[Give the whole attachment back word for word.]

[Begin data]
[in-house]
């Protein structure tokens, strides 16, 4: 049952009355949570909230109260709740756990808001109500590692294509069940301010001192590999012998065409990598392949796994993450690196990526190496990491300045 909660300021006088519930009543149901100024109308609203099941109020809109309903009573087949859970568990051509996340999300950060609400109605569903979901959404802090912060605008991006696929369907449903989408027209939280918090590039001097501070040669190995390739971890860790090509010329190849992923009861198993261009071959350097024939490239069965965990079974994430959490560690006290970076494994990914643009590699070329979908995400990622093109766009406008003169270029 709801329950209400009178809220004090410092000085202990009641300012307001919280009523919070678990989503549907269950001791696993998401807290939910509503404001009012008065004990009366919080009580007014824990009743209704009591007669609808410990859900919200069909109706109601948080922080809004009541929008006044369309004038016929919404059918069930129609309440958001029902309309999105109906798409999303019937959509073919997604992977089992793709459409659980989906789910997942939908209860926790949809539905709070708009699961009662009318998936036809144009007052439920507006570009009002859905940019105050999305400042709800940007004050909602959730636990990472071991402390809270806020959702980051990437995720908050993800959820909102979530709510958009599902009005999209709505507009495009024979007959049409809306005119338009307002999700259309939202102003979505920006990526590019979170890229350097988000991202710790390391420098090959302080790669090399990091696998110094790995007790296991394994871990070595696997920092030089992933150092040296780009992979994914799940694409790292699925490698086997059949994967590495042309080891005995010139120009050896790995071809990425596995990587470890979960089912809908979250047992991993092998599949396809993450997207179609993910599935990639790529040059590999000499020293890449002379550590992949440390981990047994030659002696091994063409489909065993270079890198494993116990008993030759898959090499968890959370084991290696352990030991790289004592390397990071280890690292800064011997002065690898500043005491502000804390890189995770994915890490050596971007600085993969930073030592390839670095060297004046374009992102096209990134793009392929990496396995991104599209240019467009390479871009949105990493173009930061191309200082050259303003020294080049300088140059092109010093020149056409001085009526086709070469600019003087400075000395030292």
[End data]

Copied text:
[in-house]
């Protein structure tokens, strides 16, 4: 049952009355949570909230109260709740756990808001109500590692294509069940301010001192590999012998065409990598392949796994993450690196990526190496990491300045 909660300021006088519930009543149901100024109308609203099941109020809109309903009573087949859970568990051509996340999300950060609400109605569903979901959404802090912060605008991006696929369907449903989408027209939280918090590039001097501070040669190995390739971890860790090509010329190849992923009861198993261009071959350097024939490239069965965990079974994430959490560690006290970076494994990914643009590699070329979908995400990622093109766009406008003169270029 709801329950209400009178809220004090410092000085202990009641300012307001919280009523919070678990989503549907269950001791696993998401807290939910509503404001009012008065004990009366919080009580007014824990009743209704009591007669609808410990859900919200069909109706109601948080922080809004009541929008006044369309004038016929919404059918069930129609309440958001029902309309999105109906798409999303019937959509073919997604992977089992793709459409659980989906789910997942939908209860926790949809539905709070708009699961009662009318998936036809144009007052439920507006570009009002859905940019105050999305400042709800940007004050909602959730636990990472071991402390809270806020959702980051990437995720908050993800959820909102979530709510958009599902009005999209709505507009495009024979007959049409809306005119338009307002999700259309939202102003979505920006990526590019979170890229350097988000991202710790390391420098090959302080790669090399990091696998110094790995007790296991394994871990070595696997920092030089992933150092040296780009992979994914799940694409790292699925490698086997059949994967590495042309080891005995010139120009050896790995071809990425596995990587470890979960089912809908979250047992991993092998599949396809993450997207179609993910599935990639790529040059590999000499020293890449002379550590992949440390981990047994030659002696091994063409489909065993270079890198494993116990008993030759898959090499968890959370084991290696352990030991790289004592390397990071280890690292800064011997002065690898500043005491502000804390890189995770994915890490050596971007600085993969930073030592390839670095060297004046374009992102096209990134793009392929990496396995991104599209240019467009390479871009949105990493173009930061191309200082050259303003020294080049300088140059092109010093020149056409001085009526086709070469600019003087400075000395030292």